With cannabis continuing to gain global recognition for its medicinal value, researchers are now looking at how to best administer the drug to provide optimum benefits.
Throughout the cannabis industry, there are currently several trends that are being widely researched and discussed.
One trend you’ve probably heard of is the use of high-CBD products. Numerous research studies have demonstrated CBD’s effectiveness in treating a wide range of disorders, from seizures to anxiety.
However, another hot topic you may not have heard as much about is microdosing. Microdosing involves taking very small doses of a drug and has previously been associated with psychedelics such as psilocybin (the psychoactive substance found in ‘magic mushrooms’) and LSD.
The microdosing revolution
Over recent years, microdosing psychedelics has gained popularity with high-ranking Silicon Valley employees as an aid for motivation and creativity.
It’s also being studied as an alternative treatment for anxiety and depression.
The growing popularity of microdosing psychedelics has led many to ask the question: if we can successfully microdose psychedelics, why can’t we do the same with cannabis?
Microdosing cannabis basics
The premise of microdosing cannabis is simple. It involves administering very small doses of cannabis, thus allowing you to experience cannabis’ therapeutic benefits whilst avoiding the intense psychoactive effects of THC.
Too much THC can overwhelm and overstimulate cannabinoid receptors in the body. This results in some cannabis users experiencing negative side effects, such as short-term anxiety or paranoia.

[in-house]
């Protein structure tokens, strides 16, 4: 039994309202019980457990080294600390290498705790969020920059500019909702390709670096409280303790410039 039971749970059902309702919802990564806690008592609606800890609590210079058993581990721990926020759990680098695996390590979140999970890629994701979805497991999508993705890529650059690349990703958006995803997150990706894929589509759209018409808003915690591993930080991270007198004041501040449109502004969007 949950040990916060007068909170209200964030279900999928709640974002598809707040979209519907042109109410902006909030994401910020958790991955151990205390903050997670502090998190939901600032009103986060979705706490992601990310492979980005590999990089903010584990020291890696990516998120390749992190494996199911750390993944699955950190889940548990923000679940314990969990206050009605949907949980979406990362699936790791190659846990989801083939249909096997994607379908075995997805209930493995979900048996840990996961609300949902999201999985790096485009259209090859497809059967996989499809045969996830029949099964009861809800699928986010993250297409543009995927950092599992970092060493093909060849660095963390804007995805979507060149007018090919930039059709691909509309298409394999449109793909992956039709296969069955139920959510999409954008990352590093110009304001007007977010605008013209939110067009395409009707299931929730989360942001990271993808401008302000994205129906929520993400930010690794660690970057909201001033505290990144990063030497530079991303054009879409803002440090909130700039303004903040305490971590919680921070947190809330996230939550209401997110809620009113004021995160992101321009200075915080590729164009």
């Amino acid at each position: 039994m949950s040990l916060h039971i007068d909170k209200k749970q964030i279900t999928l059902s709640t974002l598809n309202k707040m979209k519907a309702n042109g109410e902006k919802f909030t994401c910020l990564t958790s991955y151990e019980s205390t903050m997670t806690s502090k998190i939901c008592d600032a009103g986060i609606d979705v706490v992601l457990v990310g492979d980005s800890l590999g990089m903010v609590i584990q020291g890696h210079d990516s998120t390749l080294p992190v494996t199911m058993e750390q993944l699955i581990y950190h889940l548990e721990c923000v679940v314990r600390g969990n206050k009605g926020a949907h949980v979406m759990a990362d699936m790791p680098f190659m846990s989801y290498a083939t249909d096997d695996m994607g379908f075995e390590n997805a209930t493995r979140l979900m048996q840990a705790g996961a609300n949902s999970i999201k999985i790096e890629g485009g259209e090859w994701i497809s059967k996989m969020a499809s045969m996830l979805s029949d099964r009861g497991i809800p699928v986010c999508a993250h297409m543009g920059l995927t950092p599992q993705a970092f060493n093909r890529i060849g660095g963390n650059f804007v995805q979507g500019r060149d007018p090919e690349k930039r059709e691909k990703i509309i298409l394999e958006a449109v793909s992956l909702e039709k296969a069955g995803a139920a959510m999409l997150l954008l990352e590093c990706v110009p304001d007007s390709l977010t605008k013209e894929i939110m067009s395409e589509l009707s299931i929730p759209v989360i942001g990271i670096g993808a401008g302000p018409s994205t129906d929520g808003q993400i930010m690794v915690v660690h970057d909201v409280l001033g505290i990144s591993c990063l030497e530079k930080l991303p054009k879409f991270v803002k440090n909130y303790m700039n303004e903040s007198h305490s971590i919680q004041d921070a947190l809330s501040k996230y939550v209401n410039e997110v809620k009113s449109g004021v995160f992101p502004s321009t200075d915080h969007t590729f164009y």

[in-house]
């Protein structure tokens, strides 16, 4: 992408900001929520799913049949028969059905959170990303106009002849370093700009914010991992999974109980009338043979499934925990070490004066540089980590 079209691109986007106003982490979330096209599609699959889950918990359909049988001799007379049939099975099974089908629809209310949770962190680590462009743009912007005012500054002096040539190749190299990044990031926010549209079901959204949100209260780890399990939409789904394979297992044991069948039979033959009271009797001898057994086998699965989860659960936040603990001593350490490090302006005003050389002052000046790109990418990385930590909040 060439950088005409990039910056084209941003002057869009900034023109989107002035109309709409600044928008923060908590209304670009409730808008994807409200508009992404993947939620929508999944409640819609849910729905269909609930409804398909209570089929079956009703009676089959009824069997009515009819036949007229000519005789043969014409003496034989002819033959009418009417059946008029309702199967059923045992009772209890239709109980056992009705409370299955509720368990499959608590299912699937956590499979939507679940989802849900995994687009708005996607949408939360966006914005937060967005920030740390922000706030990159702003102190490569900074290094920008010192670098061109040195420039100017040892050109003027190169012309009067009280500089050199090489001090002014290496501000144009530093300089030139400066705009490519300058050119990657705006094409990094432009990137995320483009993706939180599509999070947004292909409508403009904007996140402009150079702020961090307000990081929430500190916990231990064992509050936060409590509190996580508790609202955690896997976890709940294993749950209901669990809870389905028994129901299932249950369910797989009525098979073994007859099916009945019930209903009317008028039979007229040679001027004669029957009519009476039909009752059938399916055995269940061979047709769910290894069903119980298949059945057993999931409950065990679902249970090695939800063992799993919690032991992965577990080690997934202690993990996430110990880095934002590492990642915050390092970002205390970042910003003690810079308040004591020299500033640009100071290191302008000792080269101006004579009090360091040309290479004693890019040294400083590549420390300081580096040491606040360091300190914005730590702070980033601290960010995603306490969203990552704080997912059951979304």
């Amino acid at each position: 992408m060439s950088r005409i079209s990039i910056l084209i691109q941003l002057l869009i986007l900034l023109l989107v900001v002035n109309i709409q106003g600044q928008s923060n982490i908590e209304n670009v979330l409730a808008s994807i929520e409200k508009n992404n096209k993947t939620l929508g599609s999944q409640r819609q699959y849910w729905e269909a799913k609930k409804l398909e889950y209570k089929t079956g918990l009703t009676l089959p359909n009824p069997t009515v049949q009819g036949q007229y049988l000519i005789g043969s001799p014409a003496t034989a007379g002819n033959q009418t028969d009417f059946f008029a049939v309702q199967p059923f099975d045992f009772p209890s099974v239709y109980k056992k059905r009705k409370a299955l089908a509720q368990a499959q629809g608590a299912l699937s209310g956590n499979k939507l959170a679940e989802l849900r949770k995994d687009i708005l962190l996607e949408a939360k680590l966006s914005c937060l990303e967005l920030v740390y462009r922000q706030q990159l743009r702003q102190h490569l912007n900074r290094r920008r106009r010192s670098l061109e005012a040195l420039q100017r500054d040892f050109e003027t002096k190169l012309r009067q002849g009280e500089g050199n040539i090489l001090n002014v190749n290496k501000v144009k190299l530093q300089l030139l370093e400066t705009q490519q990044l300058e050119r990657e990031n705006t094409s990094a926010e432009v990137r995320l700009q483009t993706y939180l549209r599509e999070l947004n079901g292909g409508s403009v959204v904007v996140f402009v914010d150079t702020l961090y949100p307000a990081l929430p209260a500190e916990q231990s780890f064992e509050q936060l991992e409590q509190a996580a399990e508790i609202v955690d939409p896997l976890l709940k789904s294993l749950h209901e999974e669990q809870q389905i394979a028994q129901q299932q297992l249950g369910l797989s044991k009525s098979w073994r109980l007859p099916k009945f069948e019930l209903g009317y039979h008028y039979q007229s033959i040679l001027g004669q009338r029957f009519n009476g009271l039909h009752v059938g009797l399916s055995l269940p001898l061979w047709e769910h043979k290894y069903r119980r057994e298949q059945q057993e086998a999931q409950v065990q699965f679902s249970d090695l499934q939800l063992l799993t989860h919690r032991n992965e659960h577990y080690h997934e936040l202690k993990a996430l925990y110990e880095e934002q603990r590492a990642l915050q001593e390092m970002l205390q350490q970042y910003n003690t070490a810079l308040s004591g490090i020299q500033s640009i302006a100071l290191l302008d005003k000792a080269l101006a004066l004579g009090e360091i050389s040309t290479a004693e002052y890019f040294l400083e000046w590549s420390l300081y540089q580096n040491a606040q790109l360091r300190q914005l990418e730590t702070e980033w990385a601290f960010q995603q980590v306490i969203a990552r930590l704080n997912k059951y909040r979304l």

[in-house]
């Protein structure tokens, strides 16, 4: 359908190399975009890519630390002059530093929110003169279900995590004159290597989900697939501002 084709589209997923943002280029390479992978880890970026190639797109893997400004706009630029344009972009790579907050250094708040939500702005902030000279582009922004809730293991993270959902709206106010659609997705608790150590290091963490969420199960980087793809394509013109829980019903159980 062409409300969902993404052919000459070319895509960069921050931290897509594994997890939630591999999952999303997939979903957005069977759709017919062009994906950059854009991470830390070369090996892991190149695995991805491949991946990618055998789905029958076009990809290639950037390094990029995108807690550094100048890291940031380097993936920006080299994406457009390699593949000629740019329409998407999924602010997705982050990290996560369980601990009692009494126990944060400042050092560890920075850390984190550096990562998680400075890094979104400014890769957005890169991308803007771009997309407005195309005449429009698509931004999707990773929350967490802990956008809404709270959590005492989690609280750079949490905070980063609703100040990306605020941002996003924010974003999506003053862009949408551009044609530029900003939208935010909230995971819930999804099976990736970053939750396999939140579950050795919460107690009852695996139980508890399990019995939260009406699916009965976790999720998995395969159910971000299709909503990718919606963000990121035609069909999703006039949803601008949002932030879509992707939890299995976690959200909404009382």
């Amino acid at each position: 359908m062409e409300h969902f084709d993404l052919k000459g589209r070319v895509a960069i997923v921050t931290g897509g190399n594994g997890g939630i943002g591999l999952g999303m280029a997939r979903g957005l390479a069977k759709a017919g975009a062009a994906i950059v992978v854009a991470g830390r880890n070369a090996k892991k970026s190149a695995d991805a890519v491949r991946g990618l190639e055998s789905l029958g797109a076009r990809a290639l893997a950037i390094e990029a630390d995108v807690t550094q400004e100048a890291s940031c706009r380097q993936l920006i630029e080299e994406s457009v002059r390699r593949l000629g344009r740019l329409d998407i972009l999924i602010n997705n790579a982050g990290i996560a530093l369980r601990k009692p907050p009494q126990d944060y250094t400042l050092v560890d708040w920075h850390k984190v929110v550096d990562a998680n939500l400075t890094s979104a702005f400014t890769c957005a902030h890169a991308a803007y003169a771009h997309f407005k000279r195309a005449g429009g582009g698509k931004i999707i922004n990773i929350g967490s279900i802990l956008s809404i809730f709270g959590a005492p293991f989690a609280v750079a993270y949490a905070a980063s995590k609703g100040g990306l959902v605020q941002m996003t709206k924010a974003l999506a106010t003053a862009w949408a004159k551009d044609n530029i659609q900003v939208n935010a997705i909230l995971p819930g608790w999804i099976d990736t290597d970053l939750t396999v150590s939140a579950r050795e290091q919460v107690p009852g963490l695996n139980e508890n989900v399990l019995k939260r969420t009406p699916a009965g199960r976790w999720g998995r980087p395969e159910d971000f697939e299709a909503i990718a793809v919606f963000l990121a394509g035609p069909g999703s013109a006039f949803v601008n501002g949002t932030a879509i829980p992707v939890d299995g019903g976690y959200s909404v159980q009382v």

Although these side effects are short-lived, they prevent many from experiencing the full benefits of cannabis.
In small doses, THC is not very noticeable. Sub-perceptual they call it. However, it still has a subtle effect which may express itself in calmness, focus and increased creativity.
Small doses of cannabis have also been found effective in treating symptoms of depression and anxiety.
Therefore, microdosing provides the perfect solution for those wanting to experience the health benefits of cannabis without getting high.
It also moves cannabis one step closer to be completely accepted in conventional medicine.
How to microdose cannabis
Achieving the perfect dosage takes a bit of trial and error.
Factors such as tolerance to THC, weight, age, sex and the volume of endocannabinoid receptors all impact your sensitivity to THC.
The best method is to start at a very small dosage and then increase slowly from there. Practically, there are a number of different way to this, which we’ll go through below.
The general consensus amongst medical professionals is that a starting dose should be between 1mg and 3mg of THC. From there, gradually increase the dosage until you achieve the desired effects.
CBD can also be microdosed. However, as it’s only mildly psychoactive, its effects are not as pronounced as THC’s. If you want to try microdosing with CBD, check out our list of the best CBD flower in the UK.
If you can get your hands on them, cannabis concentrates are by far the easiest form of cannabis to microdosing.
Consisting of up to 99% THC (you can also get CBD concentrates), concentrates and extracts can be easily measured out and consumed.
All you need is a dropper or syringe with small enough measurements (here are 10 milligrams in one millilitre). Then, measure out 1mg (this may only be one drop of concentrate) and consume.
If you’re inexperienced with cannabis/THC this may cause a minor head buzz. If this happens you have 2 options: 1) Continue with this dosage for several days until you’ve built up a tolerance or 2) lower the dosage to 0.5mg.